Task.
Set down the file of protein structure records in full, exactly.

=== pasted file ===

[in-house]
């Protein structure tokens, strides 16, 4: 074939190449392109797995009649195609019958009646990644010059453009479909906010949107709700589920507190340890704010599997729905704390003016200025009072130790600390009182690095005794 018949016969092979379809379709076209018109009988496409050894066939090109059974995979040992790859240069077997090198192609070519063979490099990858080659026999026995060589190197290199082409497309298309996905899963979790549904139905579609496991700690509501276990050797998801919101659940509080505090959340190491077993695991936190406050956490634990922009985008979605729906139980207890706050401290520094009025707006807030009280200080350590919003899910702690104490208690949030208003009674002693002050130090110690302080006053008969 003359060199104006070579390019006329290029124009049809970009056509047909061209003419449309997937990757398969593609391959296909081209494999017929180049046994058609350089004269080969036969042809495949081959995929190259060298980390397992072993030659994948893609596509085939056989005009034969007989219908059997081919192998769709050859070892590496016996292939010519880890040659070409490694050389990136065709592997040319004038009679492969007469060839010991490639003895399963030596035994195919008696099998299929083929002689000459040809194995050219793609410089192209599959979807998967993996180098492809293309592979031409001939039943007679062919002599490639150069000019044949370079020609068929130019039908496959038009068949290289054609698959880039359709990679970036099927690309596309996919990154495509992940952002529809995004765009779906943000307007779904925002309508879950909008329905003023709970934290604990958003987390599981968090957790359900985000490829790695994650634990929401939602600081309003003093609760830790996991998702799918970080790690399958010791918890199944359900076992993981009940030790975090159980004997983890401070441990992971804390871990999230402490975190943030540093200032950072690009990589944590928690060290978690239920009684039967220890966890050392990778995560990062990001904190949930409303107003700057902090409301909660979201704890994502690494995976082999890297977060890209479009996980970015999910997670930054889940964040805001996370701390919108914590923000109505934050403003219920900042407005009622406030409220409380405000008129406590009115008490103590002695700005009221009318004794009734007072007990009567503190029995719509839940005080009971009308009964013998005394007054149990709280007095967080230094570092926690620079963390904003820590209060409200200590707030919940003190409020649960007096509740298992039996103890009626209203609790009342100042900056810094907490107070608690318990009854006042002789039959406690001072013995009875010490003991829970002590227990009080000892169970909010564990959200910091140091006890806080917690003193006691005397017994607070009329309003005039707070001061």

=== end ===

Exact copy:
[in-house]
């Protein structure tokens, strides 16, 4: 074939190449392109797995009649195609019958009646990644010059453009479909906010949107709700589920507190340890704010599997729905704390003016200025009072130790600390009182690095005794 018949016969092979379809379709076209018109009988496409050894066939090109059974995979040992790859240069077997090198192609070519063979490099990858080659026999026995060589190197290199082409497309298309996905899963979790549904139905579609496991700690509501276990050797998801919101659940509080505090959340190491077993695991936190406050956490634990922009985008979605729906139980207890706050401290520094009025707006807030009280200080350590919003899910702690104490208690949030208003009674002693002050130090110690302080006053008969 003359060199104006070579390019006329290029124009049809970009056509047909061209003419449309997937990757398969593609391959296909081209494999017929180049046994058609350089004269080969036969042809495949081959995929190259060298980390397992072993030659994948893609596509085939056989005009034969007989219908059997081919192998769709050859070892590496016996292939010519880890040659070409490694050389990136065709592997040319004038009679492969007469060839010991490639003895399963030596035994195919008696099998299929083929002689000459040809194995050219793609410089192209599959979807998967993996180098492809293309592979031409001939039943007679062919002599490639150069000019044949370079020609068929130019039908496959038009068949290289054609698959880039359709990679970036099927690309596309996919990154495509992940952002529809995004765009779906943000307007779904925002309508879950909008329905003023709970934290604990958003987390599981968090957790359900985000490829790695994650634990929401939602600081309003003093609760830790996991998702799918970080790690399958010791918890199944359900076992993981009940030790975090159980004997983890401070441990992971804390871990999230402490975190943030540093200032950072690009990589944590928690060290978690239920009684039967220890966890050392990778995560990062990001904190949930409303107003700057902090409301909660979201704890994502690494995976082999890297977060890209479009996980970015999910997670930054889940964040805001996370701390919108914590923000109505934050403003219920900042407005009622406030409220409380405000008129406590009115008490103590002695700005009221009318004794009734007072007990009567503190029995719509839940005080009971009308009964013998005394007054149990709280007095967080230094570092926690620079963390904003820590209060409200200590707030919940003190409020649960007096509740298992039996103890009626209203609790009342100042900056810094907490107070608690318990009854006042002789039959406690001072013995009875010490003991829970002590227990009080000892169970909010564990959200910091140091006890806080917690003193006691005397017994607070009329309003005039707070001061």